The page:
Complex And Real Characters In Emily Brontë's Wuthering Heights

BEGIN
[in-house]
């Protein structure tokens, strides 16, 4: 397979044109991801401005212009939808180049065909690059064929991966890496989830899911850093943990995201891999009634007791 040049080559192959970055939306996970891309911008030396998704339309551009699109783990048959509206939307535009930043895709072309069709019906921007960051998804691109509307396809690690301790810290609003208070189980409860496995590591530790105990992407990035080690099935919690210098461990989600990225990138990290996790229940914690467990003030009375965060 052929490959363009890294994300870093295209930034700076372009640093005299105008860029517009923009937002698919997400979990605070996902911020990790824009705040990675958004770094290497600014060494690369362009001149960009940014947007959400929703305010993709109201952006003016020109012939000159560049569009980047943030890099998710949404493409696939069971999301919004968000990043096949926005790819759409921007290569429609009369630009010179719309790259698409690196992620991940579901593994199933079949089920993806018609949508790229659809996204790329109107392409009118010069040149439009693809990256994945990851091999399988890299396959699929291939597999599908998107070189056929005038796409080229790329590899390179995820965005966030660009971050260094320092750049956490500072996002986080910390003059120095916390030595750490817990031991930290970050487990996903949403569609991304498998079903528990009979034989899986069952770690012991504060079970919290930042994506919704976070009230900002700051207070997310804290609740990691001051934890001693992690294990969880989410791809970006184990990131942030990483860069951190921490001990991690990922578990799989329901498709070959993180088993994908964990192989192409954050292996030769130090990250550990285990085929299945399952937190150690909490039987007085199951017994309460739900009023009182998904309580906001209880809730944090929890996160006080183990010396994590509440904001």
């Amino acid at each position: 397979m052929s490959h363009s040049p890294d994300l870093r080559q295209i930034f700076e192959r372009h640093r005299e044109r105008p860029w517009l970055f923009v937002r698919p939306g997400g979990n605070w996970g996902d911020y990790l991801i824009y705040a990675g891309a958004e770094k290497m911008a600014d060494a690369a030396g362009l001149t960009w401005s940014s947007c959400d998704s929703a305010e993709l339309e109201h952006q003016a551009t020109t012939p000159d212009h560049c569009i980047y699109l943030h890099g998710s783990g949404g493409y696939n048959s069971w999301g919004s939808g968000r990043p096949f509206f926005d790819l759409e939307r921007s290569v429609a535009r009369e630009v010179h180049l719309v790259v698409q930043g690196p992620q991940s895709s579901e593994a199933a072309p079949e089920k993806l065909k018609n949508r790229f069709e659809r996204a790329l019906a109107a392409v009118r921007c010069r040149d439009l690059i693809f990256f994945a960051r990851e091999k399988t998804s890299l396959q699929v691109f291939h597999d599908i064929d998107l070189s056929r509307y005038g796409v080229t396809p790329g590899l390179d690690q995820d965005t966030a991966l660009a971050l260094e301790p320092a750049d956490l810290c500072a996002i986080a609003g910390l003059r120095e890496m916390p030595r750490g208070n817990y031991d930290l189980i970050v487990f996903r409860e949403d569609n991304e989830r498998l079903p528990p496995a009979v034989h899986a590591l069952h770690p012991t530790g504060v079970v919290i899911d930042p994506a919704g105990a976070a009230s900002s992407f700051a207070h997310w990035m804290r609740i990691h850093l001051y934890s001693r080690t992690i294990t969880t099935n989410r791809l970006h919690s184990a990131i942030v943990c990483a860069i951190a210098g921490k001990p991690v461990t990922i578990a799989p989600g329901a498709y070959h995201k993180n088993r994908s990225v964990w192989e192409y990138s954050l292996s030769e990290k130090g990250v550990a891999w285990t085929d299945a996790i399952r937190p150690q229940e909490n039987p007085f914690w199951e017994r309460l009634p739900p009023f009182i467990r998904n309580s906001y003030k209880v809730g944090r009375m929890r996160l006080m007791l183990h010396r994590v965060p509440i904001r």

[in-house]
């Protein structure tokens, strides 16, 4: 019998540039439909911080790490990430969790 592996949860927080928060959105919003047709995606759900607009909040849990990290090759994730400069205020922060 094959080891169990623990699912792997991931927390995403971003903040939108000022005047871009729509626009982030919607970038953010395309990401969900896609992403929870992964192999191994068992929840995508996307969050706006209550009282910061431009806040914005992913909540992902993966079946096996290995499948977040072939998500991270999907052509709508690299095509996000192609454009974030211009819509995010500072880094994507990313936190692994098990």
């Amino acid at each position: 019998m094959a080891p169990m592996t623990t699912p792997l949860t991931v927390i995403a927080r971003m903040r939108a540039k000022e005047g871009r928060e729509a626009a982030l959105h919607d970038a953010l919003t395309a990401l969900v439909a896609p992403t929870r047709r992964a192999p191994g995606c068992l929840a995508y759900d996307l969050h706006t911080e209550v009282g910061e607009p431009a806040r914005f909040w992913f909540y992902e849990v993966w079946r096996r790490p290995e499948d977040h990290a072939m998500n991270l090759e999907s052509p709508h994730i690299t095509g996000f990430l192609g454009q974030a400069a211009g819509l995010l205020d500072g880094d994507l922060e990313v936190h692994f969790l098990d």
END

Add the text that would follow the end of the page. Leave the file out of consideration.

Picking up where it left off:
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Wuthering Heights is full of complex, real characters that the reader becomes attached to despite their often negative actions. Emily Brontë uses the full presentation of Heathcliff to draw the reader’s sympathy despite despite his cruel, selfish nature by presenting his difficult childhood as an outcast and his inability to be with the woman he loves. Brontë begins by using one of the narrators, Lockwood, to describe Heathcliff as a closed off, rude loner who lives in a dark house in the middle of nowhere. Despite the initial description, Lockwood immediately takes a liking to Heathcliff, brightly describing them as the same sort of person who likes to be away from people. Lockwood has horrible first experiences at Wuthering Heights, getting chased by dogs, treated rudely or ignores, and having a terrifying encounter with a ghost. Despite this first impression, Lockwood merely becomes more interested in Heathcliff, still claiming that he is a good man. This contradiction of action and thought makes the reader unsure of forming an initial impression of the man, whereas if Lockwood had disliked Heathcliff from the beginning the reader would have as well, and first impressions can be difficult to change. From there, Brontë uses a servant named Nelly to introduce the reader to Heathcliff as he was as a child. Heathcliff began as an orphan in London, England, and was adopted by the owner of Wuthering Heights, Mr. Earnshaw. Mr. Earnshaw had two other children, Catherine and

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